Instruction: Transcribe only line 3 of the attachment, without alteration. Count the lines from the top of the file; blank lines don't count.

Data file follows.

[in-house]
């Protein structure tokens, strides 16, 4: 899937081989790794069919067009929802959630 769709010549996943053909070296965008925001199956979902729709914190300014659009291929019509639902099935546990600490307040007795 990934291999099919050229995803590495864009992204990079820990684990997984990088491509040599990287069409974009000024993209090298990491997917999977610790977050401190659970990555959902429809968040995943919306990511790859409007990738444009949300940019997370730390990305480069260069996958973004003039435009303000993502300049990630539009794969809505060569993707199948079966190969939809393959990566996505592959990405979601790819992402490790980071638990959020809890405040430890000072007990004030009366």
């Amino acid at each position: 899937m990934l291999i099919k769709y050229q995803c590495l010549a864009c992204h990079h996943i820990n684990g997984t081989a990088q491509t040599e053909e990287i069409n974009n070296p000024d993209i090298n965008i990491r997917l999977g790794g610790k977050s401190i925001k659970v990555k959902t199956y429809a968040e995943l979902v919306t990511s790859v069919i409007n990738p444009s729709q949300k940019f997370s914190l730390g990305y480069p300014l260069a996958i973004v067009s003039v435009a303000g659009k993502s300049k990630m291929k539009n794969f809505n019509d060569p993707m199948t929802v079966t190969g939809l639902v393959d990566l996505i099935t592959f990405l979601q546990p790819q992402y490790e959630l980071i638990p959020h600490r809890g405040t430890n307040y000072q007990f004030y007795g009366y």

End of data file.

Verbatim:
């Amino acid at each position: 899937m990934l291999i099919k769709y050229q995803c590495l010549a864009c992204h990079h996943i820990n684990g997984t081989a990088q491509t040599e053909e990287i069409n974009n070296p000024d993209i090298n965008i990491r997917l999977g790794g610790k977050s401190i925001k659970v990555k959902t199956y429809a968040e995943l979902v919306t990511s790859v069919i409007n990738p444009s729709q949300k940019f997370s914190l730390g990305y480069p300014l260069a996958i973004v067009s003039v435009a303000g659009k993502s300049k990630m291929k539009n794969f809505n019509d060569p993707m199948t929802v079966t190969g939809l639902v393959d990566l996505i099935t592959f990405l979601q546990p790819q992402y490790e959630l980071i638990p959020h600490r809890g405040t430890n307040y000072q007990f004030y007795g009366y």